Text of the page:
At the same time, Francis didn’t embarrass his hosts. He was gracious with Brazil’s embattled president, Dilma Rousseff. He dropped by Rio de Janeiro’s city palace on Thursday to pray over the flags for the 2016 Olympics, meaning that organizers can literally claim a papal blessing against complaints that splashy events such as the Olympics and the World Cup are a waste of money.

In the end, Francis offered a little something for everyone, without blurring his central message expressed in the slum visit: “The measure of the greatness of a society is found in the way it treats those most in need.”

Energizer Bunny of a Pope

Finally, we learned that despite his advanced age, Francis has a seemingly boundless reserve of energy.

Even before he left Rome, he had trimmed the two days of rest planned for Benedict XVI to one, adding a 150-mile outing to Aparecida, Brazil, on Wednesday to visit a famed Marian shrine, and later in the day stopping by a Rio hospital that treats alcohol and drug addicts.

On the plane en route to Brazil, he stood for an hour to chat with each journalist covering the trip, then spent the rest of the flight talking to his Vatican aides and making notes. A spokesman said nap time had been planned for the pope, but he never used it.

Even on his alleged day off on Tuesday, Francis kept at it. He held a business meeting with a cardinal from Honduras, Oscar Rodriguez Maradiaga, who’s in charge of a new council of eight cardinals from around the world helping the pope with Vatican reform.

At one stage, a Vatican spokesman confessed, “I’m happy we’re halfway through, because if [the trip] were any longer I’d be destroyed.”

Despite the grueling pace, Francis seemed as fresh at the end as at the beginning. Nor will things slow down anytime soon, since he’s already announced that he won’t take the usual papal break in August, but will stay on the job in Rome.

The “Energizer bunny” aspect of his personality should serve Francis well, because his bravura performance in Brazil notwithstanding, the Vatican is not going to reform itself.

John L. Allen Jr. is CNN’s senior Vatican analyst and senior correspondent for the National Catholic Reporter.

- CNN Belief Blog

Filed under: Brazil • Catholic Church • Pope Francis

soundoff (493 Responses)
  1. Emery

    Man kind is so slow to learn. It`s all so very sad to me.

    July 28, 2013 at 11:16 am |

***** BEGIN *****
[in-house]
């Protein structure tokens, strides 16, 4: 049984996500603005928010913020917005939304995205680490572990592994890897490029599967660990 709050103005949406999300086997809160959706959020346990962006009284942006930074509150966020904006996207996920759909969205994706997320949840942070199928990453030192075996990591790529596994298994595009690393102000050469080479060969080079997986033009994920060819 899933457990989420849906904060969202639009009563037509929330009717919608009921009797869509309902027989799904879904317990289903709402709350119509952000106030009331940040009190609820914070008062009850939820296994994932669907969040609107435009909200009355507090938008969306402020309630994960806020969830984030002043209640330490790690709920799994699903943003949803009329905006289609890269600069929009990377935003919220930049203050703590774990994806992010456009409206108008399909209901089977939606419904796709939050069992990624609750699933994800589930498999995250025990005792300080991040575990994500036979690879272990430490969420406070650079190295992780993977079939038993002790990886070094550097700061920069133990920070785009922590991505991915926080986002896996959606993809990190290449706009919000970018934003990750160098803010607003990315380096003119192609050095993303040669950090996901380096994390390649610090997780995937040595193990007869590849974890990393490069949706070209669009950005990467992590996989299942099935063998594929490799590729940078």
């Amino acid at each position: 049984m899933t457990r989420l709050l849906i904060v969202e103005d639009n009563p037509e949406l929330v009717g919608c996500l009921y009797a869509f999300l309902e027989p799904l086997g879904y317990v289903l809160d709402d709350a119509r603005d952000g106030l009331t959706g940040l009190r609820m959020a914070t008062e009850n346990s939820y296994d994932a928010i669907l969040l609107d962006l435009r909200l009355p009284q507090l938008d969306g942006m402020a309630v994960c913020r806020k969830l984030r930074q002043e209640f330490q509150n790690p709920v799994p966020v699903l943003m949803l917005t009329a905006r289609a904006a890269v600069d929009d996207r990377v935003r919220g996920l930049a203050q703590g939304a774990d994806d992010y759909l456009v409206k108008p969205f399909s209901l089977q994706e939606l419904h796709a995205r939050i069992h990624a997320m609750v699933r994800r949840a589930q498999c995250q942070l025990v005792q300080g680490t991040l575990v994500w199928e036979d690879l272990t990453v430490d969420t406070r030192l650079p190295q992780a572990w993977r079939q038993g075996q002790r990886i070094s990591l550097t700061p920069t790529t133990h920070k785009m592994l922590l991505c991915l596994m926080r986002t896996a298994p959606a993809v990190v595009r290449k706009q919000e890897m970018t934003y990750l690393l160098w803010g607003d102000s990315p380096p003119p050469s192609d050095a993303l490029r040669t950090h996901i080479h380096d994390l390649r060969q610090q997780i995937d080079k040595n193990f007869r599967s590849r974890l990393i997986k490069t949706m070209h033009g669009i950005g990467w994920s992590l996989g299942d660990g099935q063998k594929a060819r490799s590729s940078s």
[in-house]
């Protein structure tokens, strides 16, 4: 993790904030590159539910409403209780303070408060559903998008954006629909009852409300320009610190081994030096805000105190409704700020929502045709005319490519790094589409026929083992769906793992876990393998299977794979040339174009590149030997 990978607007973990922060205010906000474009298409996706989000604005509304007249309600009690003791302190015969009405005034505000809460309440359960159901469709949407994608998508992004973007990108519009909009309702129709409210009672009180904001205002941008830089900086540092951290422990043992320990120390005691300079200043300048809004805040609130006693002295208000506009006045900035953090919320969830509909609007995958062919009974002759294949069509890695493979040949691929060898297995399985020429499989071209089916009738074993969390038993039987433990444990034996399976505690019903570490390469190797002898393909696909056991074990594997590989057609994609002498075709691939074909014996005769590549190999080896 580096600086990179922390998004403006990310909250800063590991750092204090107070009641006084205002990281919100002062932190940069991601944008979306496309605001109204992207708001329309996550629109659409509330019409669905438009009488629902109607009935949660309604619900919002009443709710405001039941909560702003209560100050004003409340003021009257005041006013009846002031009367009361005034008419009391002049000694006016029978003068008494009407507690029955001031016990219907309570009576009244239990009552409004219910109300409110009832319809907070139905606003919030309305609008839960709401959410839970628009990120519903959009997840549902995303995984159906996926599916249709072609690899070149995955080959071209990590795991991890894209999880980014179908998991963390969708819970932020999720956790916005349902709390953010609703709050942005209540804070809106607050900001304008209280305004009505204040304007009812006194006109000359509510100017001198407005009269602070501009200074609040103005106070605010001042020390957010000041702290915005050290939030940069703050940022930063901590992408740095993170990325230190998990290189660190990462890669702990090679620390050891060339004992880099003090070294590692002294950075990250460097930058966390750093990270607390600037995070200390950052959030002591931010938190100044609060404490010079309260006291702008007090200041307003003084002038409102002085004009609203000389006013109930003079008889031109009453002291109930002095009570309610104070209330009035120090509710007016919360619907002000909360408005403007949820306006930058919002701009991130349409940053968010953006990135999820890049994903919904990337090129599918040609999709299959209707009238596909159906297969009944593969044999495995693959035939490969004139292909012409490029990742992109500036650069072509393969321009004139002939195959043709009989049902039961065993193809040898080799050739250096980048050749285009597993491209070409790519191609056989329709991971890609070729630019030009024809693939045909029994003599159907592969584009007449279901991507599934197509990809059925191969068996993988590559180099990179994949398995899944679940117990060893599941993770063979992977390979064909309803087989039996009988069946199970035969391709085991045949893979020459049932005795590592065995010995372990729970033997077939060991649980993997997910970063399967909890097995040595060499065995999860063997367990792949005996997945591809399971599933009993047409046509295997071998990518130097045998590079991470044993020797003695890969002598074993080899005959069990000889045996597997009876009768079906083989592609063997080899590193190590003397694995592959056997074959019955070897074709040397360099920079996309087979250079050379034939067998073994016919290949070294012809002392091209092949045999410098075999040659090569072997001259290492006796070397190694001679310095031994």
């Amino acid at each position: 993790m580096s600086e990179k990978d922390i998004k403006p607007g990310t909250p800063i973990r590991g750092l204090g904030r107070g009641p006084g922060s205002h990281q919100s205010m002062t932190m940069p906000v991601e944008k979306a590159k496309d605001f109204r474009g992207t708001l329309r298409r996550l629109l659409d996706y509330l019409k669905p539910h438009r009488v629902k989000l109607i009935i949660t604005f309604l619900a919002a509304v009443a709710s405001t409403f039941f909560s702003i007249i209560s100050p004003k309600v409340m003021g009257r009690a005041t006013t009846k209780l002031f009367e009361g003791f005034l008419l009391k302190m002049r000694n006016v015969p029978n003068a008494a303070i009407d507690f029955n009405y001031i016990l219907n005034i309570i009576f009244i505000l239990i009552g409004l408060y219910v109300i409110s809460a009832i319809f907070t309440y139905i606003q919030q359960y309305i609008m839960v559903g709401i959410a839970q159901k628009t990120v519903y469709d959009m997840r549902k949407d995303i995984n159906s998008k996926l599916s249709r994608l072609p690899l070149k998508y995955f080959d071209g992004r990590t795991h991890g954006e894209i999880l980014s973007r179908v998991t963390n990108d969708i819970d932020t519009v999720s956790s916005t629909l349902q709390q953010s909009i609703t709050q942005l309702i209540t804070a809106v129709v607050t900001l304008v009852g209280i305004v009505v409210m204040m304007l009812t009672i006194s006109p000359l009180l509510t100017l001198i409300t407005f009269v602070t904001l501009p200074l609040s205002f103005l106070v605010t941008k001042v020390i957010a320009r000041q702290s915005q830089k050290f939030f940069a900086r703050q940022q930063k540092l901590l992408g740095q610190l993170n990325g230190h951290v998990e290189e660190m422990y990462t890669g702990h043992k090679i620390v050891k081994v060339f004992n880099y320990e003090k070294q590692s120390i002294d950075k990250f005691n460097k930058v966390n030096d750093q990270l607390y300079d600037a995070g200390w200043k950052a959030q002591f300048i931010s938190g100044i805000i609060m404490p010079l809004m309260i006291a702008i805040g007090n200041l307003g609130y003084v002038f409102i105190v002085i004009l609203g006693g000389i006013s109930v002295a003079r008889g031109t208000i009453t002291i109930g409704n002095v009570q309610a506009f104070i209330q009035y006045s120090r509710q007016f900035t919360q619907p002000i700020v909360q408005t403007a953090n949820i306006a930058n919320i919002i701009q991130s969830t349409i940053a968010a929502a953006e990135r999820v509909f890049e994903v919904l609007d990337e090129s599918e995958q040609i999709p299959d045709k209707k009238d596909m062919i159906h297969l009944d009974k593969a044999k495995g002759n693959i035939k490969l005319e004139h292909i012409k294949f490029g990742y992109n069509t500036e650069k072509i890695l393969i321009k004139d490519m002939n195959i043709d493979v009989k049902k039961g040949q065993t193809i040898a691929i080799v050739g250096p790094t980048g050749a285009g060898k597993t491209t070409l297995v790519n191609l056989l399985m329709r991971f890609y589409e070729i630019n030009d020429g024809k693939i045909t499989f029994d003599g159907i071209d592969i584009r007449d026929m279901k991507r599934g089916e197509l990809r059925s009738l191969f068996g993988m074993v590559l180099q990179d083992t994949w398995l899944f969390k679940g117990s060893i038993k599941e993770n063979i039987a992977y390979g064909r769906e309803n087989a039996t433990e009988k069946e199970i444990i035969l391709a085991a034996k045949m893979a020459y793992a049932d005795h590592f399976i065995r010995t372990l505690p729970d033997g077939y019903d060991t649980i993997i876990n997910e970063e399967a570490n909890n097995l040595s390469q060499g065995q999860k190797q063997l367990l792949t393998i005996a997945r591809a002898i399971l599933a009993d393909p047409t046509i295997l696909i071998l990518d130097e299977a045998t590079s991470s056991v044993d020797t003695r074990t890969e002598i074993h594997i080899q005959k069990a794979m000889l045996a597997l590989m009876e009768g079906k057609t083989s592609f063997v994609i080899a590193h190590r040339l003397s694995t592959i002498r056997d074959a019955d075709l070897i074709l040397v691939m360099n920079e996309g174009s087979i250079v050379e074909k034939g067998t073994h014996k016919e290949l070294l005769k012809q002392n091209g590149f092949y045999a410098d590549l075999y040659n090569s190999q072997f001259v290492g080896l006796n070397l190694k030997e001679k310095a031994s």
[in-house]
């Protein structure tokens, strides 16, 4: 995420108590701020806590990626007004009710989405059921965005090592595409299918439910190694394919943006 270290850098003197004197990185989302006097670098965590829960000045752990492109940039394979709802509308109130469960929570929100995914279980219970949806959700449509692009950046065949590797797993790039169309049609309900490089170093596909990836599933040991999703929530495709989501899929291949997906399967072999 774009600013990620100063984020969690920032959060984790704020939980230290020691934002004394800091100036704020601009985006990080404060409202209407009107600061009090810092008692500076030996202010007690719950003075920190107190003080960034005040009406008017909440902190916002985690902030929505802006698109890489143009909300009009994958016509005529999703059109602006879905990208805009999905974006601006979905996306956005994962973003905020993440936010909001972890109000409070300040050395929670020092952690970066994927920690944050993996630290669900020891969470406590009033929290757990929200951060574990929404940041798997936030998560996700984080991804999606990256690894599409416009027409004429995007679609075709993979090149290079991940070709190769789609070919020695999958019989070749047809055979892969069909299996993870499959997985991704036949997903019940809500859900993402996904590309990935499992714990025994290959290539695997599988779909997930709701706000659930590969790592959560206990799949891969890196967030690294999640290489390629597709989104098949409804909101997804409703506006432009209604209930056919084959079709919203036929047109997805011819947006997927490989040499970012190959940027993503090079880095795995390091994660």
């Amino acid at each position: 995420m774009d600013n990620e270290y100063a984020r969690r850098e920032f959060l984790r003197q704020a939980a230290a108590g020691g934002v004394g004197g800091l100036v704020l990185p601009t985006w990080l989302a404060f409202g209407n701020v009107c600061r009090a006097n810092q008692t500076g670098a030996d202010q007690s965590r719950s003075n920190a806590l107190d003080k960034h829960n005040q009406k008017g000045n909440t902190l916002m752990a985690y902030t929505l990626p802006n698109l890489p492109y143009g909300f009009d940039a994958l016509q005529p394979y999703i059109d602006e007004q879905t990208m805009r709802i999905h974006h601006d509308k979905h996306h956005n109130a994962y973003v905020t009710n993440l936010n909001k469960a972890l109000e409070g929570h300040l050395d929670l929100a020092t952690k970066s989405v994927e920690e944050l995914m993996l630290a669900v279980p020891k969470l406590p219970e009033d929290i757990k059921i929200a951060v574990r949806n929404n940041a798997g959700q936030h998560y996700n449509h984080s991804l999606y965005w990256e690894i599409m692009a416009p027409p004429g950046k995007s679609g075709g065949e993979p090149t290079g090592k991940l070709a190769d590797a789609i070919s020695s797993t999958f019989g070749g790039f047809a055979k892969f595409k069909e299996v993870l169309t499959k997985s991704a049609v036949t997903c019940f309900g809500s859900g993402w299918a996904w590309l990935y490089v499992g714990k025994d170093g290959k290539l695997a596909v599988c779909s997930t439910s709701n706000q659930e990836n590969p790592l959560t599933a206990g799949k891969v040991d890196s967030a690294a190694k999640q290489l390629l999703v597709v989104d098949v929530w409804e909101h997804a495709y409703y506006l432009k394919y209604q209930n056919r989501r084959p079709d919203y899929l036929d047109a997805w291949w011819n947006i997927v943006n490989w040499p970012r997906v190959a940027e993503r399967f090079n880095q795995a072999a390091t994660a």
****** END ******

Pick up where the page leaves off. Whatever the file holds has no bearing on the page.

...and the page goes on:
2. Snowdog

    What scares me is that they love the Pope so much are they even thinking of God. The Pope is a sinful being just like the rest of us. We need to follow Jesus not the Pope.

    July 28, 2013 at 11:16 am |
  3. Ray Charles

    HE SOUNDS SO GREAT... just like a Rock Star only better.

    July 28, 2013 at 11:13 am |
  4. Jeff E.

    This Blog doesn't seem to be written by a person of faith but a person of incredible cynicism and this article is a thinly veiled attempt to reduce the Pope into a performer and his followers, the audience of a play. They should get honest with people and start calling this the Cynics Corner, not the Belief Blog.

    July 28, 2013 at 11:13 am |
  5. Opus

    His only purpose is to try and save the Catholic Den of Satan from inevitable bankruptcy. He will fail. Only pathetic,
    mindless sheep would belong to and support the world's largest organized crime ring.

    July 28, 2013 at 11:09 am |
  6. Derek

    Very happy to see a down-to-Earth pope who is humble and leads by example. Good move on the Catholic Church's part so far, it seems.

    July 28, 2013 at 11:07 am |
  7. Paul

    As an atheist, this is precisely the kind of pope that I don't mind seeing: his focus is on the individual's relationship with the world around us, rather than trying to get everyone to toe the party line. In that sense, his emphasis on humanitarian issues is remarkably similar to many atheists' beliefs. He seems like a good guy who genuinely wants to spread goodness and kindness. More power to him.

    July 28, 2013 at 11:06 am |
    • Joe

      Most Athiests I know are conceded people who think they are smarter than they really are. They like to put others down for their beliefs. Not saying that is the way you are. But many are like that.

      July 28, 2013 at 11:10 am |
      • Paul

        Fair enough, Joe, but I'd say the exact same thing about my Christian friends. There's an atmosphere of superiority in their midst that strikes me as just plain silly.